Posted on Jun 22, 2012 in Science & nature
I see the “heat index” on my weather reports sometimes, and would like to know what this means and how it’s calculated.
So you’re watching the latest heatwave news and you see that the temperature is 95°F. Bad enough, right? Then you see this “heat index” or “feels like” thing that says it’s 102°F. So which is it?
The “heat index” is a measure determined by a combination of the actual air temperature along with the relative humidity, which attempts to determine the equivalent temperature that we humans perceive.
In short: How hot does it actually feel?
Let’s break down the concept with some easy science. The human body cools itself by sweating: When you sweat, the water released from your skin evaporates, and helps carry heat away from your body. The more humid it is — that is, the more water vapor there is in the air — the less sweat is able evaporate. (Read more of the details here.) The end result is that the more humid it is, the hotter it feels. So when people (like me) in Arizona tells you, “at least it’s a dry heat,” they aren’t just repeating an old, trite saying — 100°F and 7% humidity actually feels cooler than the actual ambient air temperature.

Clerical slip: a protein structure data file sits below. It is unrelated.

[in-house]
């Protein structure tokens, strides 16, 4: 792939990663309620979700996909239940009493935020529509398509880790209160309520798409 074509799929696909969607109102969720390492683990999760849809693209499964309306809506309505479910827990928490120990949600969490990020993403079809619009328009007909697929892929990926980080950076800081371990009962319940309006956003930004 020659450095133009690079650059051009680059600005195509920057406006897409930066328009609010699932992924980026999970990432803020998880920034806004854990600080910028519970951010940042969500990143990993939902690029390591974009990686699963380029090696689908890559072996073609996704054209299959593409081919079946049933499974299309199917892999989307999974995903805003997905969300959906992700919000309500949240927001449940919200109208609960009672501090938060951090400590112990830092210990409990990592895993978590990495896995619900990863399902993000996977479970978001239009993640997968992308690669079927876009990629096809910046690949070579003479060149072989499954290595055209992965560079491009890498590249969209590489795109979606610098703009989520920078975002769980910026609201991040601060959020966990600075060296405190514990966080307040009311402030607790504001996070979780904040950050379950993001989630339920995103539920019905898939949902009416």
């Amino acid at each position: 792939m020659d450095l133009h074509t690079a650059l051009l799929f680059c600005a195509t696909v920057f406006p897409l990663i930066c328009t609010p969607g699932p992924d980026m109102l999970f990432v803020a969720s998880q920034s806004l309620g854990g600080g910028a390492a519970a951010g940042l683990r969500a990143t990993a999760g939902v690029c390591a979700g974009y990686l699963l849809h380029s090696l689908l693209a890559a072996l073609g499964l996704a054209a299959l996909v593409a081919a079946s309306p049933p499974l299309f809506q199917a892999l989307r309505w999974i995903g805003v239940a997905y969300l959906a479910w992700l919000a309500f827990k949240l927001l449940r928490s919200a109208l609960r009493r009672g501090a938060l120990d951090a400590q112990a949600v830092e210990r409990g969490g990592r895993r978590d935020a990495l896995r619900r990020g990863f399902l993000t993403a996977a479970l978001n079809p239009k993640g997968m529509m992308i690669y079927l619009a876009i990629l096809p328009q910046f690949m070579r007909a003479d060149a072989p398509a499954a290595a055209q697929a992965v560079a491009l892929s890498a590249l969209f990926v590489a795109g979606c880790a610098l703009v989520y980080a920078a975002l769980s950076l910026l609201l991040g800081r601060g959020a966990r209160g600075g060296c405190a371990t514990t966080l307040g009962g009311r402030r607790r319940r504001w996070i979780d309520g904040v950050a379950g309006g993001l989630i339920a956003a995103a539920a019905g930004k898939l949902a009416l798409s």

As for how it’s calculated, well, here’s the formula:
T= ambient dry-bulb temperature (in degrees Fahrenheit)
rh= relative humidity (in percent)
Myself, I prefer using the guide at the top of the page, or the heat index calculator at noaa.gov. It’s slightly easier.
Or you can just check one of the many handy weather sites, and it will give you the “feels like” right under the actual temperature.
As either the temperature or the heat index (or both) climb north of 100°F, your body is less able to dissipate heat. It’s important to stay hydrated (with water, caffeine and alcohol are diuretics and will just hasten your dehydration), take frequent breaks, and seek shade and cool areas as much as possible when working outside.
If you feel faint or dizzy, start gettng muscle cramps, and/or have a headache, you are suffering from heat exhaustion. Stop what you are doing, move to a cooler area, and drink some cool water. If you stop sweating, seek medical attention immediately. This is a sign of heat stroke and can be fatal if not treated.
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